In future conferences, the MOA will offer the necessary sessions to encompass the state’s specific standards for this education. While these additional educational requirements were not mandated as CME, the MOA will design these programs to also meet the standards to achieve CME credits. The AOA has eliminated its three year, 120 hour CME requirement for AOA membership. However, the specialty boards have not reduced their explicit requirements for continued certification for board-certified members. This is one of the reasons why the Education Committee has pursued the development of specialtyfocused programing. If you are interested in participating in development of specialty-focused programing at future MOA conferences, please contact Melissa Budd, MOA Educational Coordinator, at or 517-347-1555 Ext. 112.

State of Michigan Osteopathic Physician Requirements (per 3-year reporting cycle) 150 hours of CME required 60 hours must be Category 1 40 hours must be AOA approved Remaining 20 hours can be allopathic-approved CME Remaining 90 hours of 150 can be Category 1 or Category 2 Pain & Symptom Management (effective Dec. 2017) Minimum 3 hours per 3-year period Training on Recognizing Victims of Human Trafficking: One-time requirement TRIAD 2017 | ISSUE 3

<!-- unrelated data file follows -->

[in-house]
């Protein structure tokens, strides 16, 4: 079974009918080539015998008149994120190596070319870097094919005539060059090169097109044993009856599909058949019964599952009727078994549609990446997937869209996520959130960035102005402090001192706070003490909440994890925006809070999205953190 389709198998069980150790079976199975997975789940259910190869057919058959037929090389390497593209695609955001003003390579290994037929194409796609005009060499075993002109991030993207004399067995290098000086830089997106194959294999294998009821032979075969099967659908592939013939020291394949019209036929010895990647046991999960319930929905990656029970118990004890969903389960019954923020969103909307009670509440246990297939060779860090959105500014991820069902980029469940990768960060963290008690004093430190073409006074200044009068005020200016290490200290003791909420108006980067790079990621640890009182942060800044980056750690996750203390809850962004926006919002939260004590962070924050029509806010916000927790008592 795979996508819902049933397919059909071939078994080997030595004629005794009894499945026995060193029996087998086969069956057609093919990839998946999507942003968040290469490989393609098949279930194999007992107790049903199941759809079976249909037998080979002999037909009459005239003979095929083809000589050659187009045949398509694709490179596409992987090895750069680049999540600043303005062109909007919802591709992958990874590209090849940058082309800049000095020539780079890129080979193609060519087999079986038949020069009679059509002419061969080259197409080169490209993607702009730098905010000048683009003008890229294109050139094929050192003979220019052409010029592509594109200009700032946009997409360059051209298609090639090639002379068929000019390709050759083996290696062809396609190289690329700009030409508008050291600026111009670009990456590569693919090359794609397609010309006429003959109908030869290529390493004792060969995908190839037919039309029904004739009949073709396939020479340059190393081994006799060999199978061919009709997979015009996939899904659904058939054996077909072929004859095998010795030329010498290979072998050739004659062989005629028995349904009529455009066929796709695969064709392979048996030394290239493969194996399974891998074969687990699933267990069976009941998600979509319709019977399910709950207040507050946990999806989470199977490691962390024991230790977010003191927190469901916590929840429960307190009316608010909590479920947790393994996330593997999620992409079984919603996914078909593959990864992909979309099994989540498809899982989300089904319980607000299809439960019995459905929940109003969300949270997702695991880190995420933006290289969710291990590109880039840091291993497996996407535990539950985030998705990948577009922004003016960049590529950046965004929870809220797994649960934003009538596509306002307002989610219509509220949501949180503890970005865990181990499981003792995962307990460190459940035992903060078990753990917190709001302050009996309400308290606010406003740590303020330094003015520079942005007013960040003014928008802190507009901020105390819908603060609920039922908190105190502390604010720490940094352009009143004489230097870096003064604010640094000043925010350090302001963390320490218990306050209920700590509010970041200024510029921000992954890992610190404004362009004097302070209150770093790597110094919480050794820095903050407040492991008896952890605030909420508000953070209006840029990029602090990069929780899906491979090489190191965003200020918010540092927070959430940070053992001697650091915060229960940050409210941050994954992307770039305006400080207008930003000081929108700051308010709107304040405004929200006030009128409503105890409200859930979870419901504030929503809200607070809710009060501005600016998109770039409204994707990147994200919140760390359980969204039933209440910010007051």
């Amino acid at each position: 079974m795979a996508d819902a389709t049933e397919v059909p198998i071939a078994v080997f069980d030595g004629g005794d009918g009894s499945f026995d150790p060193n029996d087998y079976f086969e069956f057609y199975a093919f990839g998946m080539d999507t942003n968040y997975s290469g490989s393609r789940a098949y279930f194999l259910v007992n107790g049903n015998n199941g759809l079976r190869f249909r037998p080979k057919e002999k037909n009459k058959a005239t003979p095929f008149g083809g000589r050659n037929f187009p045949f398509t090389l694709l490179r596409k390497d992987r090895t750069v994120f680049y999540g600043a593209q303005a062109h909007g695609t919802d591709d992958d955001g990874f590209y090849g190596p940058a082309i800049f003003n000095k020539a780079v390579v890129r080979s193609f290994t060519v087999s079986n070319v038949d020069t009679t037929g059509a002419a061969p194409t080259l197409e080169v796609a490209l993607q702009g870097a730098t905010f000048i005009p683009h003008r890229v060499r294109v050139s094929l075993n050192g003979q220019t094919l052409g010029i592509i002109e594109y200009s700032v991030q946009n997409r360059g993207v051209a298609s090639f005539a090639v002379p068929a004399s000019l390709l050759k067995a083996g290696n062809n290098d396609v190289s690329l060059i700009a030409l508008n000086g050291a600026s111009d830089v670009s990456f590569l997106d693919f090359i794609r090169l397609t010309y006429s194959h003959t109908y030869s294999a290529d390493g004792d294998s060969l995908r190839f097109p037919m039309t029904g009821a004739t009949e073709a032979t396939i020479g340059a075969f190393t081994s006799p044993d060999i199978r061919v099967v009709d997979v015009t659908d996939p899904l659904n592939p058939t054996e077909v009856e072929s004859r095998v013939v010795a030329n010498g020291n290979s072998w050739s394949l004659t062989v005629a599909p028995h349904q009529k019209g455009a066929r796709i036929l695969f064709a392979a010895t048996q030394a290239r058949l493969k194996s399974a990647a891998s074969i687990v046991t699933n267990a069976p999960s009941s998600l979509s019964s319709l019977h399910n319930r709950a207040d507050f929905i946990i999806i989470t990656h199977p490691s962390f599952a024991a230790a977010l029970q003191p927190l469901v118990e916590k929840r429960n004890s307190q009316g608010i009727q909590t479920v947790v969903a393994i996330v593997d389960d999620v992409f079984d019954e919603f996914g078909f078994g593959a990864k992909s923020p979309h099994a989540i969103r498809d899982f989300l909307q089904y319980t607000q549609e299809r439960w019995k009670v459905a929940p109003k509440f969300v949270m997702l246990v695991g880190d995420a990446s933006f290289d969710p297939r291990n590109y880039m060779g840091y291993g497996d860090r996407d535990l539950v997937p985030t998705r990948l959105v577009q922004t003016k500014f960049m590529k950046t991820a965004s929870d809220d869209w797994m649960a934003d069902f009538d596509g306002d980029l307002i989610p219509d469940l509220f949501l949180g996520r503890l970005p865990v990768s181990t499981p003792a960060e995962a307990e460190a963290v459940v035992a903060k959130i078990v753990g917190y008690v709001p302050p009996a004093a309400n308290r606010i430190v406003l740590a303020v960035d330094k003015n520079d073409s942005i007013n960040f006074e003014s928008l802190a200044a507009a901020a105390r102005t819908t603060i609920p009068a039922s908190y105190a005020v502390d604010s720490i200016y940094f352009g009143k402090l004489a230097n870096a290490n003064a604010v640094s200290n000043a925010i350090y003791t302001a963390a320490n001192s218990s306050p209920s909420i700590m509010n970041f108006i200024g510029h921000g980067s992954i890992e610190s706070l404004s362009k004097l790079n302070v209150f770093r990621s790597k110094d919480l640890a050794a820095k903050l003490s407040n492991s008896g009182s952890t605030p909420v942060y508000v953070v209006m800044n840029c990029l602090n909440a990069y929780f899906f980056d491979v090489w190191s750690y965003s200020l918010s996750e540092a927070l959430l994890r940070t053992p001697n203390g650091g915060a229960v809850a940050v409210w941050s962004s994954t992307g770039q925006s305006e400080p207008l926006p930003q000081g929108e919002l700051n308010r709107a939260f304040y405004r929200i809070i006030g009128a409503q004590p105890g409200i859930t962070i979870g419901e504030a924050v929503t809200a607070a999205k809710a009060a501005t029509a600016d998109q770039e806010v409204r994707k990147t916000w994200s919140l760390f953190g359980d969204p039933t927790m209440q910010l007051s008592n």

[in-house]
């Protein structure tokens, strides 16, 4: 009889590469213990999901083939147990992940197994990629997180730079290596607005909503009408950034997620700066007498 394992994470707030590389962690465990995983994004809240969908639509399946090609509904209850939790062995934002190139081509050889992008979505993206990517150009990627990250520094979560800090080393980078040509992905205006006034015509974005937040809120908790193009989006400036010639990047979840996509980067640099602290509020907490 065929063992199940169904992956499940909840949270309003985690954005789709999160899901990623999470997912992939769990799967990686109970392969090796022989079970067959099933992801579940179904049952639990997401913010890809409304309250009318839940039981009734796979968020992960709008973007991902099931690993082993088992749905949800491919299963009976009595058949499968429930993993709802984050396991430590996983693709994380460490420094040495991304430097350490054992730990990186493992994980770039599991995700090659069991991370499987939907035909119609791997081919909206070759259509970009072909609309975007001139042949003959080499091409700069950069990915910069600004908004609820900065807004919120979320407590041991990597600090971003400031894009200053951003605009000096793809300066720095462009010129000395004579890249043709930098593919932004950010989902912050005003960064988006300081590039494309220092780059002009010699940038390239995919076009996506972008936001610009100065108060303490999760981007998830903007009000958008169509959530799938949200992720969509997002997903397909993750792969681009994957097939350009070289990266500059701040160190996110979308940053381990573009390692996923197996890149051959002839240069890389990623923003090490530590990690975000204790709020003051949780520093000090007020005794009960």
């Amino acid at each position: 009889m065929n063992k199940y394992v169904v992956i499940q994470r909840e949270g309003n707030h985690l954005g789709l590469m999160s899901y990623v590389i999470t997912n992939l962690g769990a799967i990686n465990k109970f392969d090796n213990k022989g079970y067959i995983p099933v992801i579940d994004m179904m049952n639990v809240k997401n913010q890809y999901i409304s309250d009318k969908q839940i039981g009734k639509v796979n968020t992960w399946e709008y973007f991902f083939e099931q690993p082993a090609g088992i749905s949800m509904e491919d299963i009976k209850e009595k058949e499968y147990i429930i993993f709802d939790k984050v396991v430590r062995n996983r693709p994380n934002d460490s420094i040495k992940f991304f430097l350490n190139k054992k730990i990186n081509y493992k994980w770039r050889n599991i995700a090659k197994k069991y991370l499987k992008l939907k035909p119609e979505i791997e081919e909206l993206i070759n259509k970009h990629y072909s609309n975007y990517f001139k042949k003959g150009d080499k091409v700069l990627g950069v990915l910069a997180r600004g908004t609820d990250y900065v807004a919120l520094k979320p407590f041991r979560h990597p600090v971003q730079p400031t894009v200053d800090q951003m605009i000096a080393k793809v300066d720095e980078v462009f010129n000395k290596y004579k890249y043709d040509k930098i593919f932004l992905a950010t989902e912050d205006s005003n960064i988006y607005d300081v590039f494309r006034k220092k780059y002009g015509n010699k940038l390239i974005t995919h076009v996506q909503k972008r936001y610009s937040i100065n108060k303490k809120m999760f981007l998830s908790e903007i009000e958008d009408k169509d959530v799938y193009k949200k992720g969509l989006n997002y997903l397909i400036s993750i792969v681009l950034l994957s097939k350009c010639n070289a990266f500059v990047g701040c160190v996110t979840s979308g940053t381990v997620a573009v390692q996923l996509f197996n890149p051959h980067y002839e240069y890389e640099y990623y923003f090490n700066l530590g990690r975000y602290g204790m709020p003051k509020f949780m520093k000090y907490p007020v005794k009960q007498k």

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placed on providers, there are things physicians can do to build resilience against the threat of burnout. Here’s how one osteopath is confronting that threat.

Since 2011, when the first national study of physician burnout across medical specialties was published, several other studies have confirmed that physician burnout is not only occurring, but is increasing in many specialties. Since physician burnout is known to directly impact quality of care, it is a reality that cannot be ignored. Earlier this year, the “Medscape Lifestyle Report 2017” revealed some stunning statistics gathered from the responses of more than 14,000 physicians surveyed nationwide.

“Being a physician is an unbelievable honor and privilege, but it brings significant challenges and stresses,” Ferguson said. “Frankly, those stresses are not present with other careers where life and death is not dealt with on a daily basis. Being able to cope with the challenges of this career takes a multidisciplinary approach.”